• Heroic Sacrifice: All Lumas throw themselves into the black hole in Bowser's galaxy to neutralize it and recreate the universe. Mario's Luma is shown in The Stinger to have survived.
  • Pungeon Master: Lubba
  • Ridiculously Cute Critters: Just look at those big sweet oval eyes and teeny round bodies! Further magnified once you hear their voices - they sound adorable. They also call Rosalina her mother and will treat her as such, which ups the cute factor even more by making them seem just like little children!
  • Star-shaped Alien
  • Super Empowering: Mario's Luma gives him the ability to Star Spin.
  • Trademark Favorite Food: Star Bits
  • Voluntary Shapeshifting: Lumas have the ability to transform into various objects, from useful items to planets and galaxies. See Color-Coded for Your Convenience.


Mario's first girlfriend and a celebrity of some sort. Many years ago, Pauline was kidnapped by Donkey Kong, but Mario rescued her in his very first adventure. Her current relationship with Mario is unclear, though they remain good friends. Although Donkey Kong still causes trouble for her from time to time, she holds no hard feelings for the big ape.

Tropes associated with Pauline:
  • The Artifact: Her original role as Mario's girlfriend has been downplayed ever since the introduction of Peach (with the newer games since Donkey Kong '94 only describing her as "Mario's friend"). She still stuck around for the Mario vs. Donkey Kong series, but only because their rivalry originally revolved around her.
  • Blonde, Brunette, Redhead: Peach is the blonde, Pauline is the brunette, and Daisy is the redhead.
    • Adaptation Dye-Job: Was originally a blonde in the arcade and NES versions of Donkey Kong. She became a brunette starting with the 1994 Game Boy version, probably to distinguish her from Peach.
  • Chuck Cunningham Syndrome: Went missing for practically a decade since the release of the NES Pinball game in 1984 until returning in Donkey Kong '94 with a new look. Then she went missing again for another decade until Mario vs. Donkey Kong 2 in 2006. Fortunately for her, she stuck around after her second comeback thanks to the fact that Mario vs. Donkey Kong games became a spinoff series of its own.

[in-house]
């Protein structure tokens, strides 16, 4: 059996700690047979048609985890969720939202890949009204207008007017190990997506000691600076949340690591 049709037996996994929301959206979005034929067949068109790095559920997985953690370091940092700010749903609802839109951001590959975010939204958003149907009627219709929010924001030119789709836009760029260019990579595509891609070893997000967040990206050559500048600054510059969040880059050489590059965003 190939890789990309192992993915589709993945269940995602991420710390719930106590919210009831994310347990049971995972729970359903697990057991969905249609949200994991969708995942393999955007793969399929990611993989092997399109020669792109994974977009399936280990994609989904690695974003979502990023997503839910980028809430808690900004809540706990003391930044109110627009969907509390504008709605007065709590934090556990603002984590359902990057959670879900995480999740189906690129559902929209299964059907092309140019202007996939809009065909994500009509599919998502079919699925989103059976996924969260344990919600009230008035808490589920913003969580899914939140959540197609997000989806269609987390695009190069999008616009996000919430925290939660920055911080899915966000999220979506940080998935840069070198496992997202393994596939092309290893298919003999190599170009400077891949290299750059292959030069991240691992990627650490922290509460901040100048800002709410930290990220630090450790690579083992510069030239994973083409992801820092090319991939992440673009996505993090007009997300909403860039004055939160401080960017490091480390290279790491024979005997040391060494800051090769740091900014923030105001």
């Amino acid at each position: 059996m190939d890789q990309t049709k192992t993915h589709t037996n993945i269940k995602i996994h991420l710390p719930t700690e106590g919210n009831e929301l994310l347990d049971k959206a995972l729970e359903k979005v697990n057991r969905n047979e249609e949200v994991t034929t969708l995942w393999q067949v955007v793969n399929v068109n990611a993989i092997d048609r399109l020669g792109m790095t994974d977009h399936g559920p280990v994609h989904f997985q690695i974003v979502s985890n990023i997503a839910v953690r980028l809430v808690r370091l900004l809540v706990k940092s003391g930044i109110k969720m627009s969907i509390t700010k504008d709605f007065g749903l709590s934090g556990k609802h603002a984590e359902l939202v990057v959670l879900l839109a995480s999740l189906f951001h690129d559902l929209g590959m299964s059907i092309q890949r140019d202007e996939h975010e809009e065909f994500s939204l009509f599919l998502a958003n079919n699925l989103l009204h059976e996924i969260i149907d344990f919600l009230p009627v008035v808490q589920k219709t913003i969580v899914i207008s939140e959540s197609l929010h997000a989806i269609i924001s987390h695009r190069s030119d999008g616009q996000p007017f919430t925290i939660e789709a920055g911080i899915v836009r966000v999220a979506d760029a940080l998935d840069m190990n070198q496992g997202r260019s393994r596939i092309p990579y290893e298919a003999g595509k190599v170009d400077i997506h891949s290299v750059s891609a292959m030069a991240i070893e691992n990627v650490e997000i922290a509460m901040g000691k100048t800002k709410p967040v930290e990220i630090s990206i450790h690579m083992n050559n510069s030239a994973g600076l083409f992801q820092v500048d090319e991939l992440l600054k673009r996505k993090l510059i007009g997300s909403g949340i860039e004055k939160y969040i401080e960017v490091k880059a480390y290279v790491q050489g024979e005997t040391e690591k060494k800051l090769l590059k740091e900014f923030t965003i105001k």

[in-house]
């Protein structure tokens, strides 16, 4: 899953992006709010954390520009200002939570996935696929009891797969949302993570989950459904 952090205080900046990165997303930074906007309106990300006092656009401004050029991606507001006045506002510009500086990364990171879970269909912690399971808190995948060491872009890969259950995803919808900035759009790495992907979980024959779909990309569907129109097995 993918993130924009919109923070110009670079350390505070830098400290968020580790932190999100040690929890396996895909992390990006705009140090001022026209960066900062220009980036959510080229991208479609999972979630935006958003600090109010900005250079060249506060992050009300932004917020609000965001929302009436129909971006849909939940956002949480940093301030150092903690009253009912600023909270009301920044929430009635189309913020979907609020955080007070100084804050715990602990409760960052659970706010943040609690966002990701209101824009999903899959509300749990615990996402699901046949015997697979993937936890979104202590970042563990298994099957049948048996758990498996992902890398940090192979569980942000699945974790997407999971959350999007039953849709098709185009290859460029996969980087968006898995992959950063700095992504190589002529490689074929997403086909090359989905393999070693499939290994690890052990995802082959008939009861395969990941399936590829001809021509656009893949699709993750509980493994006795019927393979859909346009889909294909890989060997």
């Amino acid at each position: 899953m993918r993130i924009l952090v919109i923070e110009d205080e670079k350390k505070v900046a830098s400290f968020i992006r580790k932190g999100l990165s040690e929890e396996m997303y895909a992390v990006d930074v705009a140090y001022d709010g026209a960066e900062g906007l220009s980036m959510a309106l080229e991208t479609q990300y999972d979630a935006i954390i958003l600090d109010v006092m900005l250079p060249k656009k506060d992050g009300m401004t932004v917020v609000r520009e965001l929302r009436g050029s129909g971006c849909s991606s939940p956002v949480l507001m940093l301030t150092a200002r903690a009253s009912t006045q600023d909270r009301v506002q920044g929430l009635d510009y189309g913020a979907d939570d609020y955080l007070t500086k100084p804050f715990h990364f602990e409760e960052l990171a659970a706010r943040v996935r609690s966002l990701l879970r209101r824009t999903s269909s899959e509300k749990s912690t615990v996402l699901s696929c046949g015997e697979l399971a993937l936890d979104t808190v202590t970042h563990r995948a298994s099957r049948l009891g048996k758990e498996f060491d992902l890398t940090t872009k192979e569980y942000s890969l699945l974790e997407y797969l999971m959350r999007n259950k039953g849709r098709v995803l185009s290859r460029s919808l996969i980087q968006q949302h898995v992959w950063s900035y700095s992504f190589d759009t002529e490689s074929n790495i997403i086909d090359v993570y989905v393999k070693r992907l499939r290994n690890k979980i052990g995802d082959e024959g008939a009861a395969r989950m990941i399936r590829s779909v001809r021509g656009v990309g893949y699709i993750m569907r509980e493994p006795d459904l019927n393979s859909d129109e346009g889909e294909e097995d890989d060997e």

• Damsel in Distress: The first in the series.
  • Just Friends: With Mario in the second Mario vs. Donkey Kong game.
  • No Name Given: At first, in the original Donkey Kong, she was simply known as "the lady" until the NES release named her.

    Mini Marios 
Debut: Mario vs. Donkey Kong

A group of friendly little Mario-shaped robots created by the Mario Toy Company. The Mini Marios are popular toys that Mario has also used to help him in some of his adventures. There are also Mini Peaches, Mini Toads, Mini Donkey Kongs, and Mini Paulines.

Tropes associated with the Mini Marios:

    Professor Elvin Gadd 
"Tonight I'll make an old family recipe. Pickled dandelions with barnacles in a diesel marinade!"

Elvin Gadd is a friendly, absentminded scientist who helps the Mario Bros. with his many inventions, including the FLUDD pack and Bowser Jr's magic brush (Super Mario Sunshine) and Luigi's Poltergust 3000 Ghost vacuum (Luigi's Mansion). He also has smaller roles in a lot of the RPG titles, providing backup with even more inventions. His name in the Japanese version of the games is "Oya Ma" ("Oh my!").

Tropes associated with the Professor:

    Metal Mario 
"Metal Mario... the best!"
Debut: Super Mario 64 as a powerup, Super Smash Bros. as an individual character.

Mario's metallic counterpart. Very little is known about him, except for his rather cocky personality in Mario Kart 7.

Tropes associated with Metal Mario:

"Hee hee hee!"

A rabbit-like thief who first appears in New Super Mario Bros. U, where he steals items from Toad Houses and the Mario Bros. have to chase him through various levels to capture him and get them back. In New Super Luigi U, he's Promoted to Playable as the fourth character available for multiplayer.

    The Sprixies 

A fairy-like race inhabiting the Sprixie Kingdom and led by the Sprixie Princess, they all get put under Bowser's subjugation when he invades their land.

  • Expy: They bear an uncanny resemblance to Wanda, a character from Wario´s Woods, and the Subcons, the fairies that needed to be rescued in Super Mario Bros. 2.